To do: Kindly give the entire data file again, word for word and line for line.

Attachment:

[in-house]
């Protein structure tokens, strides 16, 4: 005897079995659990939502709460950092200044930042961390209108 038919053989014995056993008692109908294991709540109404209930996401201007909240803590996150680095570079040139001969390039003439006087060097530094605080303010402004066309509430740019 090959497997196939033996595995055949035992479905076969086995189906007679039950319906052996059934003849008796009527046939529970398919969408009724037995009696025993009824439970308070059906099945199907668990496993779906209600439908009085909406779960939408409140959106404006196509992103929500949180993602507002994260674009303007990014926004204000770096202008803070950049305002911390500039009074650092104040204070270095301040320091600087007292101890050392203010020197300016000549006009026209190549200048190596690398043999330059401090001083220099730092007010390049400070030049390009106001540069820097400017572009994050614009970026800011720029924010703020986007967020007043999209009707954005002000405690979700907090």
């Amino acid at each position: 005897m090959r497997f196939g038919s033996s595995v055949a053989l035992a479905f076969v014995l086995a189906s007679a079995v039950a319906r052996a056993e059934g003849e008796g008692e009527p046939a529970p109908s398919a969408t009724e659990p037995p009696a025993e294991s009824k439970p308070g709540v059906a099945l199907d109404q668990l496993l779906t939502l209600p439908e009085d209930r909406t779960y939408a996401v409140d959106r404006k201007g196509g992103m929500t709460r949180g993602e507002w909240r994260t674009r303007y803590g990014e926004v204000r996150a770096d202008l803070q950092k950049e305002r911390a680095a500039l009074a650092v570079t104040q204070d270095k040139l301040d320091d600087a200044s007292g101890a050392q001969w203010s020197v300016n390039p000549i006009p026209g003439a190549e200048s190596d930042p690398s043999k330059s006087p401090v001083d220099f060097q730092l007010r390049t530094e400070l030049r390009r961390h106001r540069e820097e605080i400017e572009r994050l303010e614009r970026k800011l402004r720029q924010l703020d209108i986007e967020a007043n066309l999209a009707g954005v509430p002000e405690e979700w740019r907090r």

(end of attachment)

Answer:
[in-house]
């Protein structure tokens, strides 16, 4: 005897079995659990939502709460950092200044930042961390209108 038919053989014995056993008692109908294991709540109404209930996401201007909240803590996150680095570079040139001969390039003439006087060097530094605080303010402004066309509430740019 090959497997196939033996595995055949035992479905076969086995189906007679039950319906052996059934003849008796009527046939529970398919969408009724037995009696025993009824439970308070059906099945199907668990496993779906209600439908009085909406779960939408409140959106404006196509992103929500949180993602507002994260674009303007990014926004204000770096202008803070950049305002911390500039009074650092104040204070270095301040320091600087007292101890050392203010020197300016000549006009026209190549200048190596690398043999330059401090001083220099730092007010390049400070030049390009106001540069820097400017572009994050614009970026800011720029924010703020986007967020007043999209009707954005002000405690979700907090």
């Amino acid at each position: 005897m090959r497997f196939g038919s033996s595995v055949a053989l035992a479905f076969v014995l086995a189906s007679a079995v039950a319906r052996a056993e059934g003849e008796g008692e009527p046939a529970p109908s398919a969408t009724e659990p037995p009696a025993e294991s009824k439970p308070g709540v059906a099945l199907d109404q668990l496993l779906t939502l209600p439908e009085d209930r909406t779960y939408a996401v409140d959106r404006k201007g196509g992103m929500t709460r949180g993602e507002w909240r994260t674009r303007y803590g990014e926004v204000r996150a770096d202008l803070q950092k950049e305002r911390a680095a500039l009074a650092v570079t104040q204070d270095k040139l301040d320091d600087a200044s007292g101890a050392q001969w203010s020197v300016n390039p000549i006009p026209g003439a190549e200048s190596d930042p690398s043999k330059s006087p401090v001083d220099f060097q730092l007010r390049t530094e400070l030049r390009r961390h106001r540069e820097e605080i400017e572009r994050l303010e614009r970026k800011l402004r720029q924010l703020d209108i986007e967020a007043n066309l999209a009707g954005v509430p002000e405690e979700w740019r907090r």